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255 and it might be much more successful. On the other hand (still regarding the bill in its inchoate form), it would make the sale of intoxicating drink illegal; and as we are a law-abiding nation, a great many people would give up the trade, and a very considerable number who have hitherto thought it unnecessary to refrain from taking alcohol would feel it to be their duty to become partial or total abstainers. In other words, it would cease to be the fashion to drink and to invite others to do so it would no longer be necessary for a man to imbibe liquor in order to get on in the world, as it is too frequently the case at present. As soon as the trade itself became illegal, it would, as it is now conducted, become very disreputable, and its open encouragement would cease. For it cannot be too frequently repeated that a very large number of respectable and influential men, who would consider it discreditable to keep a public-house themselves, do not hesitate to associate on terms of equality with publicans if they are only in a sufficiently large way of business, and thereby to foster a grave source of national danger.

But suppose the bill were read a second time, which is only an acknowledgment of its principle, does any reflecting reader who has followed the changes in our laws and constitution with ever so little attention, believe for an instant that a real injustice would be permitted against any important section of the community? For, as already stated, no great reform can be accomplished without inconveniencing individuals, who in this case would in all probability be either habitual drunkards, or those who are enriching themselves at their expense. It may be that in the present condition of society the bill aims at too much, and it is quite cer

tain that in its passage through Parliament it would be loaded with safeguards against oppression and the possibility of arbitrary proceedings on the part of total abstainers, by honourable members who would be anxious to prove their devotion to a certain class of their constituents, so that no poor man would be "robbed of his beer," and no legitimate interests would be sacrificed. For permissive legislation, as we have seen, has been found the most effective in that country where the rights of citizens are the most jealously watched. On the other hand, the official sanction which the bill would give to the cause of temperance would make that cause "diplomatically strong;" and the very prospect of its passing into law would have the effect of greatly diminishing some of the evils, and of entirely sweeping away other existing abuses of which it is intended to be the corrective.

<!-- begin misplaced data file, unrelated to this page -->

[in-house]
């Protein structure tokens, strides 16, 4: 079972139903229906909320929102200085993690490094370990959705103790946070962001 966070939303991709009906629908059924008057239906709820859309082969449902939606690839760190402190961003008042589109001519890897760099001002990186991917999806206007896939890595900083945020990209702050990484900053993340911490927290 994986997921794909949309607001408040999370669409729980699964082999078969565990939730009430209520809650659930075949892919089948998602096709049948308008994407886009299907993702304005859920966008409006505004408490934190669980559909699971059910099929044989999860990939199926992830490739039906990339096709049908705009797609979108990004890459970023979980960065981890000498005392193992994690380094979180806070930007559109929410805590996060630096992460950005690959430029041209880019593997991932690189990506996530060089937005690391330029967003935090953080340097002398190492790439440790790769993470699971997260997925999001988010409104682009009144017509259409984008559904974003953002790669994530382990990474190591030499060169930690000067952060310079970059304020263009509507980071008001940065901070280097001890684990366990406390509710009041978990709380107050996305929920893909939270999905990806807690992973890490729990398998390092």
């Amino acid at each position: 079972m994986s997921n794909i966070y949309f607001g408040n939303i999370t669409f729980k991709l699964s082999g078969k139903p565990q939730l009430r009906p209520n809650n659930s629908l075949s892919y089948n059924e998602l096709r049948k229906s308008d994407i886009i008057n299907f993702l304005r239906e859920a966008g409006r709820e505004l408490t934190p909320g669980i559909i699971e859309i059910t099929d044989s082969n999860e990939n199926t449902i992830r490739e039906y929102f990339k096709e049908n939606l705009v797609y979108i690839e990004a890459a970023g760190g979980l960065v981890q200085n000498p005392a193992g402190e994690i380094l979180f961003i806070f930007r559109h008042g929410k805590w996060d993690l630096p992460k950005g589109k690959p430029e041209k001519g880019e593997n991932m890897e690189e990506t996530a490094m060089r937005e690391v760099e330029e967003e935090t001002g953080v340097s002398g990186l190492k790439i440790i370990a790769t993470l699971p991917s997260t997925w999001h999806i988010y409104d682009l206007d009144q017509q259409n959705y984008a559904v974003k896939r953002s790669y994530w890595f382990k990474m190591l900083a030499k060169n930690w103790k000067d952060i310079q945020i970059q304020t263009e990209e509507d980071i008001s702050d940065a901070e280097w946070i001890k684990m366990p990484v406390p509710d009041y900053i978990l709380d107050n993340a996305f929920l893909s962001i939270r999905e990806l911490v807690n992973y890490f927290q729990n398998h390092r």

Regarded in this light, then, it is earnestly to be hoped that all classes of our readers will carefully weigh the national importance and value of the so-called "Permissive Bill," and that when it is next brought before the Legislature, its promoters may succeed in enlisting for it a larger amount of support than it has hitherto enjoyed. At present the real but partially concealed forces which militate against drinking reform are the bitter hostility of an unlawful section of the trade which it would injure, and the disinclination of fiscal administrators to reduce a very material but a very iniquitous item in the public revenue resulting from the traffic. The statesman has yet to stand forward with the courage needful for initiating what will assuredly be the most important moral and financial reformation of our country.